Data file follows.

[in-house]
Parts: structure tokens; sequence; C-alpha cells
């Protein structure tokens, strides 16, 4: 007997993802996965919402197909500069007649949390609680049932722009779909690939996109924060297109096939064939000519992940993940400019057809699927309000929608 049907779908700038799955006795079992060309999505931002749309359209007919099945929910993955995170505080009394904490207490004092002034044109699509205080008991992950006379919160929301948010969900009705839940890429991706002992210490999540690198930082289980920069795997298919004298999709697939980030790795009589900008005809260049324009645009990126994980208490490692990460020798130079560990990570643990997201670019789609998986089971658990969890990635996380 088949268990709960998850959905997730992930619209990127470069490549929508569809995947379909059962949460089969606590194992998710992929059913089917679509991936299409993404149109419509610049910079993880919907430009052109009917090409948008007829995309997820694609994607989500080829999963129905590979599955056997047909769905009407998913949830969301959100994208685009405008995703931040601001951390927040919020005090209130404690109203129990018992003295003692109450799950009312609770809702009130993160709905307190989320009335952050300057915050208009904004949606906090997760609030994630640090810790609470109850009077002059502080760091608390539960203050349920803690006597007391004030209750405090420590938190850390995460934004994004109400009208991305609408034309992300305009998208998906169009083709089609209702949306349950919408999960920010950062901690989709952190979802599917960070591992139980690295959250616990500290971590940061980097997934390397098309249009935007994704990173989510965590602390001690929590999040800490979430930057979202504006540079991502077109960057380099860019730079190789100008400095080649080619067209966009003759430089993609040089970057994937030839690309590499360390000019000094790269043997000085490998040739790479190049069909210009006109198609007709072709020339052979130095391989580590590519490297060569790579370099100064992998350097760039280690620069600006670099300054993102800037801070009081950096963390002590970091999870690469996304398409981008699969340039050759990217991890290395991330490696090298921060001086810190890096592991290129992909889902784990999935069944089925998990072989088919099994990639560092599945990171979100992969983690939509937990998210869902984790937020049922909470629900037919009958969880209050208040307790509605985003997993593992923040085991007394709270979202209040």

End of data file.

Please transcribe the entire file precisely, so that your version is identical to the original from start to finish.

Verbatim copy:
[in-house]
Parts: structure tokens; sequence; C-alpha cells
């Protein structure tokens, strides 16, 4: 007997993802996965919402197909500069007649949390609680049932722009779909690939996109924060297109096939064939000519992940993940400019057809699927309000929608 049907779908700038799955006795079992060309999505931002749309359209007919099945929910993955995170505080009394904490207490004092002034044109699509205080008991992950006379919160929301948010969900009705839940890429991706002992210490999540690198930082289980920069795997298919004298999709697939980030790795009589900008005809260049324009645009990126994980208490490692990460020798130079560990990570643990997201670019789609998986089971658990969890990635996380 088949268990709960998850959905997730992930619209990127470069490549929508569809995947379909059962949460089969606590194992998710992929059913089917679509991936299409993404149109419509610049910079993880919907430009052109009917090409948008007829995309997820694609994607989500080829999963129905590979599955056997047909769905009407998913949830969301959100994208685009405008995703931040601001951390927040919020005090209130404690109203129990018992003295003692109450799950009312609770809702009130993160709905307190989320009335952050300057915050208009904004949606906090997760609030994630640090810790609470109850009077002059502080760091608390539960203050349920803690006597007391004030209750405090420590938190850390995460934004994004109400009208991305609408034309992300305009998208998906169009083709089609209702949306349950919408999960920010950062901690989709952190979802599917960070591992139980690295959250616990500290971590940061980097997934390397098309249009935007994704990173989510965590602390001690929590999040800490979430930057979202504006540079991502077109960057380099860019730079190789100008400095080649080619067209966009003759430089993609040089970057994937030839690309590499360390000019000094790269043997000085490998040739790479190049069909210009006109198609007709072709020339052979130095391989580590590519490297060569790579370099100064992998350097760039280690620069600006670099300054993102800037801070009081950096963390002590970091999870690469996304398409981008699969340039050759990217991890290395991330490696090298921060001086810190890096592991290129992909889902784990999935069944089925998990072989088919099994990639560092599945990171979100992969983690939509937990998210869902984790937020049922909470629900037919009958969880209050208040307790509605985003997993593992923040085991007394709270979202209040």